Kabul: The Taliban-led government in Afghanistan has appointed former cricket all-rounder Mirwais Ashraf as the acting chairman of the Afghanistan Cricket Board (ACB).
Mirwais will be replacing Azizullah Fazli, who was in charge of the board for the past two months.
“The Prime Minister of the Islamic Emirate of Afghanistan has appointed Mirwais Ashraf as acting chairman of the Afghanistan Cricket Board (ACB),” read a Taliban statement.
Reports suggest that the decision was taken after repeated demands by various national cricket team players, during their meeting with the Taliban officials in Abu Dhabi during the ongoing Twenty20 World Cup.
Ashraf’s appointment as ACB chief bring new hopes of revival for Afghanistan cricket, which has faced a major political and cricketing commotion, since the Taliban ceased control of the country, toppling the Ashraf Ghani regime, after the withdrawal of the US and NATO forces.
Afghan cricket has come under serious consideration of suffering with a complete ban in the past, since the Taliban have disallowed women from playing any sport, including cricket.
Afghanistan men cricket team were bowed out of the Twenty20 World Cup 12 stage after losing to Pakistan, India and New Zealand and claiming only two victories from their five matches.
Ashraf may be a good choice in establishing and materializing cricketing future for the men’s team of the country.
However, hopes of having a women’s cricket team of Afghanistan, still seems to be almost impossible.
Ashraf, who has played at least 46 one-day internationals and 25 Twenty20 internationals, retired from cricket in 2016. He is expected to reach out to other cricket playing countries with proposals in an effort to convince them to play with the Afghanistan national men cricket team.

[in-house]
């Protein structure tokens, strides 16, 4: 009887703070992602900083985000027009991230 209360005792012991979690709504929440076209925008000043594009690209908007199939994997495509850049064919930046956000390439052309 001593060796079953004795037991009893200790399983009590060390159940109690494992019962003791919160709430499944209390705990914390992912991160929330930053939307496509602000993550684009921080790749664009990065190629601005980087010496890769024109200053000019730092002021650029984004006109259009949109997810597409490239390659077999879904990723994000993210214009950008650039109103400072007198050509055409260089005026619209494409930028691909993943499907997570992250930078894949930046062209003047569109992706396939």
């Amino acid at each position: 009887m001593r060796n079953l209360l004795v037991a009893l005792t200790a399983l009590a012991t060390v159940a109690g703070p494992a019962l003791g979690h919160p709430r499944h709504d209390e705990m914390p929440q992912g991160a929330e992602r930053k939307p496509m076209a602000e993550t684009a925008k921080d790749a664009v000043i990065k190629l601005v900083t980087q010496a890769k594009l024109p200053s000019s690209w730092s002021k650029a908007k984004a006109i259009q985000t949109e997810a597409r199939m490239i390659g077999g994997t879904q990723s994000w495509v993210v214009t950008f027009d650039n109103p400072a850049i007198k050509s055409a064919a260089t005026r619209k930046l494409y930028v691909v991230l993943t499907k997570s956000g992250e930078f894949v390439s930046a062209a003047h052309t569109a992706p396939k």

The first target for Ashraf, would be to engage with Cricket Australia, which recently postponed a Test match against Afghanistan, scheduled to be held in Brisbane later this month. Cricket Australia maintained that it would host the match only when the situation of the country becomes more certain.
Cricket Australia’s decision comes in light of the International Cricket Council (ICC), which has rules that state that all member countries should have both men’s and women’s cricket teams.
ICC, in a statement, has cautiously stated that it will discuss the matter in a board meeting later this month.
On the other hand, the ACB has announced that it team will be touring Zimbabwe for at least three one-day internationals and three Twenty20 internationals during December 2021.